It is a changing world for professional musicians today. According to the latest Nielsen research, only 2.1 percent of the albums released in 2009 sold even 5,000 copies – that breaks down to just 2,050 records out of nearly 100,000. It seems that everyone in the process really takes a big chance and needs to have a back-up plan. The latest research also shows that the record label still takes less of a risk than the artists.
Did you know that for every $1000 we spend on music CDs, the artist only gets $23? At the same time the record label and distributors will share $870. Wow! Something is wrong with this picture, and there are many who believe that this work formula is about to change.
It seems strange that the musician that makes the music receives a minor part of the revenue while the business that has the job of helping the artist gets the big part of the pie. This distressing data by Nielsen research was published in an article on The Root titled “The Music Industry Funny Money“.
The research from this report indicates that the record labels get 63% of the music sales, the distributors get 24% and the band gets the remaining 13%. But if you look at the graph at the right, you will see that “the band” includes a whole team of people besides the musicians. Based on a performance group with 4 musicians, each of the musicians would get 18% of the 13% part for “the band” (or $23.40 for every $1000.00 in CD sales) with the personal manager, business manager, lawyer and producer getting their hand in part of the money.
Where does all the money go? Why do the labels feel they can take so much of the money? Here are a few of the places the money goes. The following information comes from Don Passman, the author of All You Need to Know About the Music Business
SLRP: The suggested list retail price of a CD is currently $16.98, but retail stores have a wholesale price that is about $10. Once the retailer gets the CD, they can sell it for however much they’d like – ergo “suggested.” Artist’s royalties are a percentage of the retail price. The musicians get anywhere between 12 to 20 percent of the SLRP.
Packaging charge: Most Cd’s are in a plastic case so the label charges the artist for the case by immediately taking 25 percent of the SLRP.
Free goods: Labels discount the records so stores will buy them. They do it in a roundabout way. The label will sell the retailer 100,000 for the price of 85,000. So, if the store sells all, the artist only gets paid for the 85,000.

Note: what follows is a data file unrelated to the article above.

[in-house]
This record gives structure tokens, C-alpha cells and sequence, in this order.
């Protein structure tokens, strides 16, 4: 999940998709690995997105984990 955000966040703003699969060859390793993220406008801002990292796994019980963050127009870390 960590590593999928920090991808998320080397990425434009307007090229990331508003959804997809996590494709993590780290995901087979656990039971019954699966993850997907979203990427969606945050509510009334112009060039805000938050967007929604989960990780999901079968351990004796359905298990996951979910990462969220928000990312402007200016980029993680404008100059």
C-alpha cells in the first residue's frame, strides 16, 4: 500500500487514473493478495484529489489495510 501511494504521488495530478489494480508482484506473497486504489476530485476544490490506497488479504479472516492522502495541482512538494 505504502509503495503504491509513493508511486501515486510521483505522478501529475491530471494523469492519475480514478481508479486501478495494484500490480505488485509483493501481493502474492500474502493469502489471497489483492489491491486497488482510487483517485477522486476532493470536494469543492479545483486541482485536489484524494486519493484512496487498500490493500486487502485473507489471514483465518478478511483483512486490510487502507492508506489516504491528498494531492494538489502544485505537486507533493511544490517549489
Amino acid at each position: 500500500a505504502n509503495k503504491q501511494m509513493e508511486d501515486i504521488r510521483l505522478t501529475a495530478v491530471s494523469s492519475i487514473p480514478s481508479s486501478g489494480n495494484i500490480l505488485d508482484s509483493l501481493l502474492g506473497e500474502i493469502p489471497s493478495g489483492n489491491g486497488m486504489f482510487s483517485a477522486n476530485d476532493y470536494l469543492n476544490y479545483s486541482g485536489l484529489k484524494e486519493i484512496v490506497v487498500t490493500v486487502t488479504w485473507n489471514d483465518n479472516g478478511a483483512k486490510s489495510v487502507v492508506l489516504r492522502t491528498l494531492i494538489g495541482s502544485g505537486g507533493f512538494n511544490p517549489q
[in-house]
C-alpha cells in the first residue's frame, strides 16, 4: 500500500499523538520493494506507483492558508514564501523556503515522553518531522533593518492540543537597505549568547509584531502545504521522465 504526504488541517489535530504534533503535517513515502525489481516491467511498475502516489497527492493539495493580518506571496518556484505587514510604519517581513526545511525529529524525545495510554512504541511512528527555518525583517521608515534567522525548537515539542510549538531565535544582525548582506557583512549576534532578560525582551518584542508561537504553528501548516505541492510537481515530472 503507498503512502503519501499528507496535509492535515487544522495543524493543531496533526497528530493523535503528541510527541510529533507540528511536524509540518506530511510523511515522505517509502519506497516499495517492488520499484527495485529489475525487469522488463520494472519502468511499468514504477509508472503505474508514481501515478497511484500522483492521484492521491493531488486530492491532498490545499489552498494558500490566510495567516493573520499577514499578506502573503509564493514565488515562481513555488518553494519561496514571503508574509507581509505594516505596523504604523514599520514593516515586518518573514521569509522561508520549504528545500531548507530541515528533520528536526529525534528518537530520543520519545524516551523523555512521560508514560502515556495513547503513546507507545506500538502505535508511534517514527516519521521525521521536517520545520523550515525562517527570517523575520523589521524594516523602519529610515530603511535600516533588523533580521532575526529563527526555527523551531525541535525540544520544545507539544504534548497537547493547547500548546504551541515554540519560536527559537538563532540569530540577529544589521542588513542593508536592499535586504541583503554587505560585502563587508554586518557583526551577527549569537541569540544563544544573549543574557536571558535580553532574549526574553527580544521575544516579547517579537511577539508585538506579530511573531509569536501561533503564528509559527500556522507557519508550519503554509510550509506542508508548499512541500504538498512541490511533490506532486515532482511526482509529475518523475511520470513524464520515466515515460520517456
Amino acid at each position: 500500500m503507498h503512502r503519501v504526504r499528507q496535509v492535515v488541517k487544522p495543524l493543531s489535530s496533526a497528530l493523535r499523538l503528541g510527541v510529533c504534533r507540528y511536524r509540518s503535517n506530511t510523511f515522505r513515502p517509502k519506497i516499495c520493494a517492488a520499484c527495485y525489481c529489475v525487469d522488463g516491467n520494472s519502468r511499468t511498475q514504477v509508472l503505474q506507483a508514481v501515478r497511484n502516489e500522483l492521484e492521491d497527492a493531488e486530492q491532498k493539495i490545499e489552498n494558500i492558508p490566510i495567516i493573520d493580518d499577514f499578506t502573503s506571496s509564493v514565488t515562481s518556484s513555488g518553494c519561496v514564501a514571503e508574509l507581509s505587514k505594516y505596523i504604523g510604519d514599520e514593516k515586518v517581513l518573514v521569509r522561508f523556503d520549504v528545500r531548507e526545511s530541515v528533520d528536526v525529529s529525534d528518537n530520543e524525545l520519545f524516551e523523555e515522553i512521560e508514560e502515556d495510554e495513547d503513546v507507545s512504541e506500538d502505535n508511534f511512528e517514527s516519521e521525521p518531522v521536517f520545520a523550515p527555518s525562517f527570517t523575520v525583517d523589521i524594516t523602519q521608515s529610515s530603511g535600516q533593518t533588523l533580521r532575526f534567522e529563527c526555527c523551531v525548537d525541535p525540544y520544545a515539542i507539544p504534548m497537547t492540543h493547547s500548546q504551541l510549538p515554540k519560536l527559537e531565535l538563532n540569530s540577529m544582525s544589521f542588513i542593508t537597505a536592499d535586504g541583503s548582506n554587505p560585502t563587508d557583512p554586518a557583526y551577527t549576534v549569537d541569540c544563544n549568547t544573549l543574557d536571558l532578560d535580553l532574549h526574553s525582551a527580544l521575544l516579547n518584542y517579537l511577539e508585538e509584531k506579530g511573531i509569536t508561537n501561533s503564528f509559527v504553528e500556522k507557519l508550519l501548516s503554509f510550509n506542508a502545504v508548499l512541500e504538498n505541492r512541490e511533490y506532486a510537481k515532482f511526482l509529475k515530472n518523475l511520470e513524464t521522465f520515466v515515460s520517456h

Reserves: Retailers don’t want to lose money on the CD so they can return whatever copies they don’t sell and get a full refund. The label doesn’t want to miss out on the money either so they usually pay the artist for only 65,000 copies out of each 100,000. If all the CD’s are sold, the label will pay back the musician, but it usually takes years.
Distributor: Music distributors promote and distribute records. The major labels maintain in-house distributors and the distributor can take between 14.2 to 24 percent cut of the SLRP.
Songwriter/publisher: If a musician buys the song, the writer and publisher receives 9.1 cents for every copy of the song sold. They must split that amount.
Personal manager: The manager’s job is to guide the career of the artist. They get about 15 percent of the artist’s gross earnings.
Business manager: A business manager charges 5 percent of an artist’s gross.
Lawyer: Most lawyers charge hourly but some charge 5 percent.
AFTRA and AFM: These are the musicians unions. If an musician makes an album, he is required to join a union, which will then take $63.90 in base dues plus 0.743 percent of the artist’s first $100,000.
Record advance: If the label fronts an artist $75,000 to pay for whatever he or she needs to record an album, the artist then owes the label that initial $75,000, regardless of whether the record is a success or not.
Both musicians and record labels are starting to react to the new music business market realities. Musicians are leaving record labels in droves, to work on their own. Warner Music is starting a new 360 type of contract in which they offer to manage not only the musicians recordings, but also their other business ventures like concerts tours, social media, sales of accessories and t-shirts, etc, etc. This 360 contract is supposed to balance the distribution more evenly with the musician. This contract idea is getting mixed reviews. The musicians do not like this contract unless the percentages change in their favor.
The music industry and, in particular, record labels need to realize that the market has changed and the time for the record labels to make all the money is over. Musicians have been jumping ship due to these problems, and they need new models where the musician gets to make and control their music. If instead of trying to prolong the status quo, the record labels get ahead of the curve and think of new models that provide more fairness in the distribution of money, they will realize that there is still enough pie for everyone.
What do you think about the amount of money musicians receive ?